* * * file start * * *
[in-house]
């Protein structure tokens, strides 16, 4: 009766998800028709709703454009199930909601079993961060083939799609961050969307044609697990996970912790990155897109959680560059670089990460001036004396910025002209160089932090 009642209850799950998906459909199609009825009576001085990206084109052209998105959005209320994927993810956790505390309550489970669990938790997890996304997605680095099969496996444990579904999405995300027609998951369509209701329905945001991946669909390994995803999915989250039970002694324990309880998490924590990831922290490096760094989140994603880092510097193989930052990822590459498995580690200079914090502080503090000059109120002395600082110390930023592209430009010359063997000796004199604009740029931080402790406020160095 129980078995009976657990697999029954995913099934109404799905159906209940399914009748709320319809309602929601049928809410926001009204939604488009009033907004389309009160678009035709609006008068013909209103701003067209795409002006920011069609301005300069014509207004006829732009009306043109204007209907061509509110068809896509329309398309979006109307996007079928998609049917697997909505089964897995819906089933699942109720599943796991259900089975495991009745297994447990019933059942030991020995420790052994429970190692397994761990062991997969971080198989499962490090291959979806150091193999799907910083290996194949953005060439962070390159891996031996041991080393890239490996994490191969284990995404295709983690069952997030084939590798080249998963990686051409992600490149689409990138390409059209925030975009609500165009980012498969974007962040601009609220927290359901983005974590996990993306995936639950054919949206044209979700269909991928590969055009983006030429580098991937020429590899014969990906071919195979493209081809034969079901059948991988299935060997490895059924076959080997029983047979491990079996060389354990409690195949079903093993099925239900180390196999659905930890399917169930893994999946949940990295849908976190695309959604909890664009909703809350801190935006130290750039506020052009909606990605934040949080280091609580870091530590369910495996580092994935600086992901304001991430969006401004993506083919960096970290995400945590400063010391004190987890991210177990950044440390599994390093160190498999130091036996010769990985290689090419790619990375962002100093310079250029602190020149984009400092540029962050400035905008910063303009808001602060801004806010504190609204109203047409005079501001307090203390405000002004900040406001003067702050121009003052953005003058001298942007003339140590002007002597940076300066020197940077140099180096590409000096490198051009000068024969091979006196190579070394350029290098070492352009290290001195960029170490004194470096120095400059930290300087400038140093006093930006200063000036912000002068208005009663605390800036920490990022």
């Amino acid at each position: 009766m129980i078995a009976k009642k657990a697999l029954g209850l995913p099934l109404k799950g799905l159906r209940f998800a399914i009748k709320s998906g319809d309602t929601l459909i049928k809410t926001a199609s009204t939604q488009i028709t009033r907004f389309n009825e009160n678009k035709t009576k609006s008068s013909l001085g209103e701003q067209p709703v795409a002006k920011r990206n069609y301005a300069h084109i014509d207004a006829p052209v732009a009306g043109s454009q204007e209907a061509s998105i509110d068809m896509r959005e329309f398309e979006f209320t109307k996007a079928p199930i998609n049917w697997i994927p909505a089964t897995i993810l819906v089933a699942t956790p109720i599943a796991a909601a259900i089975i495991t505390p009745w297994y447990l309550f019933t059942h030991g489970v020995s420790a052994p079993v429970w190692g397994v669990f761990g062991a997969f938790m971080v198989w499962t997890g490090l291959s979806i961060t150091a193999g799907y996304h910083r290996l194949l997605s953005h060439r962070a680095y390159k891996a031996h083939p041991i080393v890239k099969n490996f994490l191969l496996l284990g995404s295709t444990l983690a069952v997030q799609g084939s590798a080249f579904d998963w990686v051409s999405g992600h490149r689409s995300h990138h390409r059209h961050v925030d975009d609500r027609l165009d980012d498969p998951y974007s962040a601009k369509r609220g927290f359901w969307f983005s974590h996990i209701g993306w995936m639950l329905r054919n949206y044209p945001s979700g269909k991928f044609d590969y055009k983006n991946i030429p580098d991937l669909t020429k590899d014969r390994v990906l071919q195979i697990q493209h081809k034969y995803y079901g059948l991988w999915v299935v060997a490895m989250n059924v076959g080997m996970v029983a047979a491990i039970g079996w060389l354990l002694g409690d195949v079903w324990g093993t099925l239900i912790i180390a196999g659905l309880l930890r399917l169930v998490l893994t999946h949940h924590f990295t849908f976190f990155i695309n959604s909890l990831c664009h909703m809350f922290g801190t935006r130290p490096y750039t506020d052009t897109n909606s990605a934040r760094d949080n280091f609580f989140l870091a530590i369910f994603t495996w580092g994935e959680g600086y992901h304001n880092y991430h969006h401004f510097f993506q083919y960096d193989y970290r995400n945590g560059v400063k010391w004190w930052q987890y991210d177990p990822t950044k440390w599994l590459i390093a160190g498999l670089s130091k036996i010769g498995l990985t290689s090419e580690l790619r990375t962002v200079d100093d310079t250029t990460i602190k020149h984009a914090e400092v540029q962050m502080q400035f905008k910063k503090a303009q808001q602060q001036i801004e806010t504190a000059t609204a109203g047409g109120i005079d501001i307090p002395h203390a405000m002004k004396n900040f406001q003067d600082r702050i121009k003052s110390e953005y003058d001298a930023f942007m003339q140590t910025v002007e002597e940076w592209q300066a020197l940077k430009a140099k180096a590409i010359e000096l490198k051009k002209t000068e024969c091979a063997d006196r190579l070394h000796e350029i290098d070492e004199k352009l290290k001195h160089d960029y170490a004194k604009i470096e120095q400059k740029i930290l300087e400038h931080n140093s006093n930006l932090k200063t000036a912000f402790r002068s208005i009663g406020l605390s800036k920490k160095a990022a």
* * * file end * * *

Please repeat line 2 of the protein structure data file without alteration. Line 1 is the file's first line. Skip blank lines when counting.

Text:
């Protein structure tokens, strides 16, 4: 009766998800028709709703454009199930909601079993961060083939799609961050969307044609697990996970912790990155897109959680560059670089990460001036004396910025002209160089932090 009642209850799950998906459909199609009825009576001085990206084109052209998105959005209320994927993810956790505390309550489970669990938790997890996304997605680095099969496996444990579904999405995300027609998951369509209701329905945001991946669909390994995803999915989250039970002694324990309880998490924590990831922290490096760094989140994603880092510097193989930052990822590459498995580690200079914090502080503090000059109120002395600082110390930023592209430009010359063997000796004199604009740029931080402790406020160095 129980078995009976657990697999029954995913099934109404799905159906209940399914009748709320319809309602929601049928809410926001009204939604488009009033907004389309009160678009035709609006008068013909209103701003067209795409002006920011069609301005300069014509207004006829732009009306043109204007209907061509509110068809896509329309398309979006109307996007079928998609049917697997909505089964897995819906089933699942109720599943796991259900089975495991009745297994447990019933059942030991020995420790052994429970190692397994761990062991997969971080198989499962490090291959979806150091193999799907910083290996194949953005060439962070390159891996031996041991080393890239490996994490191969284990995404295709983690069952997030084939590798080249998963990686051409992600490149689409990138390409059209925030975009609500165009980012498969974007962040601009609220927290359901983005974590996990993306995936639950054919949206044209979700269909991928590969055009983006030429580098991937020429590899014969990906071919195979493209081809034969079901059948991988299935060997490895059924076959080997029983047979491990079996060389354990409690195949079903093993099925239900180390196999659905930890399917169930893994999946949940990295849908976190695309959604909890664009909703809350801190935006130290750039506020052009909606990605934040949080280091609580870091530590369910495996580092994935600086992901304001991430969006401004993506083919960096970290995400945590400063010391004190987890991210177990950044440390599994390093160190498999130091036996010769990985290689090419790619990375962002100093310079250029602190020149984009400092540029962050400035905008910063303009808001602060801004806010504190609204109203047409005079501001307090203390405000002004900040406001003067702050121009003052953005003058001298942007003339140590002007002597940076300066020197940077140099180096590409000096490198051009000068024969091979006196190579070394350029290098070492352009290290001195960029170490004194470096120095400059930290300087400038140093006093930006200063000036912000002068208005009663605390800036920490990022």